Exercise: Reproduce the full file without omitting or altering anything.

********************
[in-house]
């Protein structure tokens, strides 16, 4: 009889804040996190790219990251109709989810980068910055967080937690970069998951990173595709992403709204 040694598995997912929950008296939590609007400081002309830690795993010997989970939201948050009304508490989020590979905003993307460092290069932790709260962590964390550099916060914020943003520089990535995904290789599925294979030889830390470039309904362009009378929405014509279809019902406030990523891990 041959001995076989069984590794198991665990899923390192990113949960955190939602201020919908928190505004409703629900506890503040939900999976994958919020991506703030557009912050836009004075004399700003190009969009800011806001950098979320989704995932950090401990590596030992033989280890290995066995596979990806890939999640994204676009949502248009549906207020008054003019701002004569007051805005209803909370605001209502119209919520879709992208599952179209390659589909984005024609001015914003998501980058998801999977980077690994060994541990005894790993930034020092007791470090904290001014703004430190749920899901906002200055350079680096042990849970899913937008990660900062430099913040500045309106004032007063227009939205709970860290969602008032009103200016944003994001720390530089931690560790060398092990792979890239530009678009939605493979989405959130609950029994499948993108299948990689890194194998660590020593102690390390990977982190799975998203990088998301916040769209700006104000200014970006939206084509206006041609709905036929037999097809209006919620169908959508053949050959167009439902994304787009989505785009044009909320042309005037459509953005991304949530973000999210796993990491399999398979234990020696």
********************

[in-house]
């Protein structure tokens, strides 16, 4: 009889804040996190790219990251109709989810980068910055967080937690970069998951990173595709992403709204 040694598995997912929950008296939590609007400081002309830690795993010997989970939201948050009304508490989020590979905003993307460092290069932790709260962590964390550099916060914020943003520089990535995904290789599925294979030889830390470039309904362009009378929405014509279809019902406030990523891990 041959001995076989069984590794198991665990899923390192990113949960955190939602201020919908928190505004409703629900506890503040939900999976994958919020991506703030557009912050836009004075004399700003190009969009800011806001950098979320989704995932950090401990590596030992033989280890290995066995596979990806890939999640994204676009949502248009549906207020008054003019701002004569007051805005209803909370605001209502119209919520879709992208599952179209390659589909984005024609001015914003998501980058998801999977980077690994060994541990005894790993930034020092007791470090904290001014703004430190749920899901906002200055350079680096042990849970899913937008990660900062430099913040500045309106004032007063227009939205709970860290969602008032009103200016944003994001720390530089931690560790060398092990792979890239530009678009939605493979989405959130609950029994499948993108299948990689890194194998660590020593102690390390990977982190799975998203990088998301916040769209700006104000200014970006939206084509206006041609709905036929037999097809209006919620169908959508053949050959167009439902994304787009989505785009044009909320042309005037459509953005991304949530973000999210796993990491399999398979234990020696």